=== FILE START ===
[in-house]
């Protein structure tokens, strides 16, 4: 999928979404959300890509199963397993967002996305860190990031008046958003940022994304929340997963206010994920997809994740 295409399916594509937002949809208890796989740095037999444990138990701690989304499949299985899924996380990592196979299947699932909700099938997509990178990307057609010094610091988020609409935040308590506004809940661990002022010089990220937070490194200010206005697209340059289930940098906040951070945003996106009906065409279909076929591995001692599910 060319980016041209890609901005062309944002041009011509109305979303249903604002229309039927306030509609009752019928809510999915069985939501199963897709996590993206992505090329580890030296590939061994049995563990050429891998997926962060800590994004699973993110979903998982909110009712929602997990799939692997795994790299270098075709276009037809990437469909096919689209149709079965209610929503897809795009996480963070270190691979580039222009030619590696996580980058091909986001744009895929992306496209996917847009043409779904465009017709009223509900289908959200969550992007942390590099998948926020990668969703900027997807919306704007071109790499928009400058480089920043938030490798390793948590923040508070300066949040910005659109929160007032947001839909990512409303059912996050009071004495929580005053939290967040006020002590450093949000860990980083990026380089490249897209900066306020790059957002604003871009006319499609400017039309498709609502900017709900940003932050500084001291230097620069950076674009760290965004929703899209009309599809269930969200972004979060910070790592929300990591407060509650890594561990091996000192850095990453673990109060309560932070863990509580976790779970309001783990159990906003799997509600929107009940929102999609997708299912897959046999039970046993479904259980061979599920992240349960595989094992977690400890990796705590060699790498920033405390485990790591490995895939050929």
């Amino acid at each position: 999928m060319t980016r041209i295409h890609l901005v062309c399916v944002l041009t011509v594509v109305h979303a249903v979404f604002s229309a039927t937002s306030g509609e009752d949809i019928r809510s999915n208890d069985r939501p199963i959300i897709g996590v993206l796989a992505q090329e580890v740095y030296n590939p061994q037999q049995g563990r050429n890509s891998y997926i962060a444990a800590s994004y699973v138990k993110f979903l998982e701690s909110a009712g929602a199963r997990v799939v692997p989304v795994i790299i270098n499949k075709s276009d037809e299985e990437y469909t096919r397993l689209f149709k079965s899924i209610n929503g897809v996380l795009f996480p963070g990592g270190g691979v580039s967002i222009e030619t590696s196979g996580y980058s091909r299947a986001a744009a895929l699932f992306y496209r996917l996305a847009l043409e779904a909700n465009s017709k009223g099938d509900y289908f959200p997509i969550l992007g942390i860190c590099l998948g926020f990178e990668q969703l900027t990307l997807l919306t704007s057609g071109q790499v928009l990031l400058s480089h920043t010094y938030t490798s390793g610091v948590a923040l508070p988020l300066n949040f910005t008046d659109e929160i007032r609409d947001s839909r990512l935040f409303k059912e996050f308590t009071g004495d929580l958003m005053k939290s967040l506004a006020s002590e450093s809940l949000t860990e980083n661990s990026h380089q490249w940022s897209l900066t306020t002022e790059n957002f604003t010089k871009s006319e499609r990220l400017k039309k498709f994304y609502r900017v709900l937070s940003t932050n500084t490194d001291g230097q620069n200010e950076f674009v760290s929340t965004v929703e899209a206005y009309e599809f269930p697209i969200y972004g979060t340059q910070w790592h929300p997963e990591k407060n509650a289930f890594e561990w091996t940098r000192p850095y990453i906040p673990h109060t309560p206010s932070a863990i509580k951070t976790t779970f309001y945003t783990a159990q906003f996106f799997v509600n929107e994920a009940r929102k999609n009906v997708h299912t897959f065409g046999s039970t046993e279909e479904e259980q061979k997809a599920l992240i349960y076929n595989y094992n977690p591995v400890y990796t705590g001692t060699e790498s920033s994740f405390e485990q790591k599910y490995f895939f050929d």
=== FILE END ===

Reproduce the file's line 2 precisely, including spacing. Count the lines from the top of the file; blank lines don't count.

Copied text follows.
């Protein structure tokens, strides 16, 4: 999928979404959300890509199963397993967002996305860190990031008046958003940022994304929340997963206010994920997809994740 295409399916594509937002949809208890796989740095037999444990138990701690989304499949299985899924996380990592196979299947699932909700099938997509990178990307057609010094610091988020609409935040308590506004809940661990002022010089990220937070490194200010206005697209340059289930940098906040951070945003996106009906065409279909076929591995001692599910 060319980016041209890609901005062309944002041009011509109305979303249903604002229309039927306030509609009752019928809510999915069985939501199963897709996590993206992505090329580890030296590939061994049995563990050429891998997926962060800590994004699973993110979903998982909110009712929602997990799939692997795994790299270098075709276009037809990437469909096919689209149709079965209610929503897809795009996480963070270190691979580039222009030619590696996580980058091909986001744009895929992306496209996917847009043409779904465009017709009223509900289908959200969550992007942390590099998948926020990668969703900027997807919306704007071109790499928009400058480089920043938030490798390793948590923040508070300066949040910005659109929160007032947001839909990512409303059912996050009071004495929580005053939290967040006020002590450093949000860990980083990026380089490249897209900066306020790059957002604003871009006319499609400017039309498709609502900017709900940003932050500084001291230097620069950076674009760290965004929703899209009309599809269930969200972004979060910070790592929300990591407060509650890594561990091996000192850095990453673990109060309560932070863990509580976790779970309001783990159990906003799997509600929107009940929102999609997708299912897959046999039970046993479904259980061979599920992240349960595989094992977690400890990796705590060699790498920033405390485990790591490995895939050929």